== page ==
The ceiling is high and vaulted in oak, as you would expect in the dining room of a Tudor mansion. The building is far taller than it needs to be and there is a balcony around the central concourse that appears to be solely decorative. Pigeon feathers float down from nests in the coves carved out of the wood, and the rounded and rhythmic sounds of the Myanmar language are drawn upwards into the expanse of warm air above the cluster of four check-in desks.
Moving beyond these small administrative boxes and then turning a corner to face the singular bag scanner, that accounts for the entirety of airport security, you become aware of a shift in the sense of space. Moving from lofty and empty, the space becomes suddenly constricted and low, hot and full of impatient passengers. You pass through into a holding bay, the illusion of airy space is entirely forgotten. There is no point in looking for an actual chair, or even a metal bench, as there are already busloads of people who have resigned themselves to the hard scuffed floor. The only floor space free is on the stairs up to the upper lounge.
The reason that creeps in through the sliding doors which are the only way out of this humid human holding pen. There is heavy smog clinging to the ground. The airport personnel navigate through the passengers with both a sense of utter surprise and resignation. This both does and doesn’t normally happen. There is no communication to the hundreds of passengers who are waiting to take to the air. Attentive eyes flick to the plasma TV screen which reveals no update on any flights, cheerily displaying all green go ahead bars of flight numbers although not one craft has left the runway in over five hours. Some passengers have given in to the lull of a half-sleep propping themselves up against bags and what other comforts they might find, such as pillars and corners. Others stand near the sliding doors, in a state of mild agitation, unwilling to accept the futility of impatience. These people are mostly tourists.
We stand, since there would not be room for us to sit. It is the most chaotic airport I have ever experienced. Clearly at capacity, it is a health and safety, security and hygiene nightmare. But at least it isn’t lonely. Here in this crowded hall it is hard to imagine the cold cool expanse of wide concourses and empty travelators in other airports around the world. Amidst so many people it seems fictional to dream up such a sense of emptiness and detachment. No, here in Yangon, the airport feels, really feels, like a hub of human transportation. Bodies in motion, or at least they could be. By virtue of the contrast to the chaos of the departure lounge you can truly get a sense of the miracle of flight. I imagine forward to a few hours time when I am up in the air, away from all of these other passengers who are going to Inle Lake, or Mandalay or somewhere beyond. Down here is a nice contrast to the dry and miserable vacuum awaiting us at 36,000ft.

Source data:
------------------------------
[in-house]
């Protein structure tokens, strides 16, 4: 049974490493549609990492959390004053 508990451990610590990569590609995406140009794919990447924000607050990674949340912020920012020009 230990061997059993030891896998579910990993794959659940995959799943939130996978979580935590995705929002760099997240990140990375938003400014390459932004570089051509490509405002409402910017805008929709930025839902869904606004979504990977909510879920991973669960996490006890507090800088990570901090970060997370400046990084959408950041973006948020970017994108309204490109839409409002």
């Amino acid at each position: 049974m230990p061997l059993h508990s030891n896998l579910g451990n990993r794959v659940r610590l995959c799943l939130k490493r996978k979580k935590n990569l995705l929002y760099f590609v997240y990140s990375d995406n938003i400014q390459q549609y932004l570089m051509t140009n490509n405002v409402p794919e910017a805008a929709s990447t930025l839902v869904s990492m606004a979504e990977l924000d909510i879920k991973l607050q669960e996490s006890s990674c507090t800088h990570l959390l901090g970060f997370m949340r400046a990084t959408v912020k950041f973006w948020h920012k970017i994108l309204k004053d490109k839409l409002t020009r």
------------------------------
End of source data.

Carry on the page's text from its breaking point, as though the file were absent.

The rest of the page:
Meanwhile, I try to find a place to sit down upstairs, and fail. Instead I buy and consume a terrible cup of coffee from a flustered attendant in the upper lounge. It tastes of salt and gasoline. I drink it for lack of other entertainment or occupation. It scalds the roof of my mouth and has a strong acidic burn that begins to agitate the lining of my apprehensive stomach. From this higher vantage I survey the sea of faces, the singular set of sliding doors, and the unchanging plasma screens above them. Outside the windows there is only fog. All that should be solid has melted into the thickness of the air. It is like we are already up in the clouds. This fog is dark; full of particles of dust, red from the dry earth, of black petrol from the exhausts of the ever-expanding fleet of vehicles around the metropolitan centre, mixed with saline water drawn up from the Indian Ocean. Through such a density of weather it is impossible to see any of the small aircraft that are out on the tarmac but I can sense that they are there waiting for us. They must be equally impatient for some fresh air.
It is tiring to be surrounded by so many people, and to be waiting, and to be unsure of what is happening. But it also makes you feel human. Yangon airport is a reminder of the forces that we are able to overcome in flight. Space, weight and time. Here on the ground we are subject to these governing forces. We are confined, and cannot move beyond this area until the fog lifts. We are grounded. We feel one another’s physical bodily heat and shape in the cramped departure hall. Carbon Dioxide condenses on the glass. To is a reminder that we are not often the masters of our own time and are held in holding. Nature holds us under a dank tablecloth and there is no choice but to relent and wait. Fog wields the power here.